1. I was hoping if somebody could help me. I'm confused by UICs information. Is the CNM program included in the MSN program if CNM is the APRN route you are aiming for, OR, do you complete your MSN, then apply for the CNM program? According to the school's website, it takes 2-4 years (depending on FT/PT to obtain your MSN. Does this include your specialty area (like CNM)? If not, how long does the post cert CNM take, assuming full time. Thanks!
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    About SleeepyRN

    Joined: Oct '11; Posts: 1,093; Likes: 1,933
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  3. by   klone
    I'm not familiar with that program, but a CNM is someone who has an MSN in nurse-midwifery. So yes, the MSN program would be in nurse-midwifery (unless you were doing a dual CNM/NP program). You don't get the MSN, and then go back to school to get the CNM. The MSN is the degree, and CNM is the certification. So yes, the 2-4 years is for the whole thing in its entirety.
  4. by   SleeepyRN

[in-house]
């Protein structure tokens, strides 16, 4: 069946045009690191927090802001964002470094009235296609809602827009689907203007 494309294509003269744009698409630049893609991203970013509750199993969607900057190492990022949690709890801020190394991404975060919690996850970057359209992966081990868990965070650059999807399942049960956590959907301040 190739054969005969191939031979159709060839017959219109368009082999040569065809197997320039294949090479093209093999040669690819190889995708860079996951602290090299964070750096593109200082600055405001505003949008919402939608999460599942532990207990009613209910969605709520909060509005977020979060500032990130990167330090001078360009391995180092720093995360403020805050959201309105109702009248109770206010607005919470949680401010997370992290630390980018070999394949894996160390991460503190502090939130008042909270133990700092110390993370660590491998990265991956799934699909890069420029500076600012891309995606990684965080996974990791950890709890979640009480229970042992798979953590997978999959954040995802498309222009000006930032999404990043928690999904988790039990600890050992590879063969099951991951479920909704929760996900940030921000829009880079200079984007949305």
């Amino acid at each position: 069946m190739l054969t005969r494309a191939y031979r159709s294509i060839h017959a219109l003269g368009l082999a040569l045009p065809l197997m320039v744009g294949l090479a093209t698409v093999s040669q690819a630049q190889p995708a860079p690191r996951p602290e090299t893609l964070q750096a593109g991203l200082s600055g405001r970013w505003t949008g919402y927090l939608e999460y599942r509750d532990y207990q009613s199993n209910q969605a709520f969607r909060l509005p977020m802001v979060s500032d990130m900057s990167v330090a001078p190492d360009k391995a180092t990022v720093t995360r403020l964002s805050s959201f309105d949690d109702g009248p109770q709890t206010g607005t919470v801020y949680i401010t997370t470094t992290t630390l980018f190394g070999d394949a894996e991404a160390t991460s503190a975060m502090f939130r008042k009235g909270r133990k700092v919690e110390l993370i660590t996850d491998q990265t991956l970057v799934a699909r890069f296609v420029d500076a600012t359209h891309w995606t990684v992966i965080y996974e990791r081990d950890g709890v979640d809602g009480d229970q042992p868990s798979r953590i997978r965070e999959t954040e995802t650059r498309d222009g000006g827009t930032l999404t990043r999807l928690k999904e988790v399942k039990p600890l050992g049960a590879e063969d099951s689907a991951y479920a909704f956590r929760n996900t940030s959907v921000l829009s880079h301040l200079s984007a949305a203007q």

Thank you so much. You answered my question perfectly. I'm an RN continuing my education, and for a speech class we have to talk about the steps to becoming what we want to do. The UIC website confused me referring to CNM as "Post Master's" certificate. I didn't want to tell my classmates that once you obtained your MSN (in women's health) its then required to spend more time on Nurse Midwife courses specifically. What I meant by APRN is advanced practice registered nurse. At UIC, through their MSN program, you can go four routes as I understand it, for example pediatrics... Nurse Midwifery is another route. Thanks again!
  5. by   klone
    A post-Master's certificate is slightly different. It's for people who already have an MSN in another discipline, and want to obtain the education to get their CNM (for example - you can get a post-Master's certificate as an NP as well). Because you already have an MSN, a post-master's certificate usually requires less coursework and is done in less time.
  6. by   dariah
    I believe UIC does a BSN-DNP program, actually. In this case you probably won't get a masters degree at all. Maybe the program is a bit different if you already have an MSN in a different field?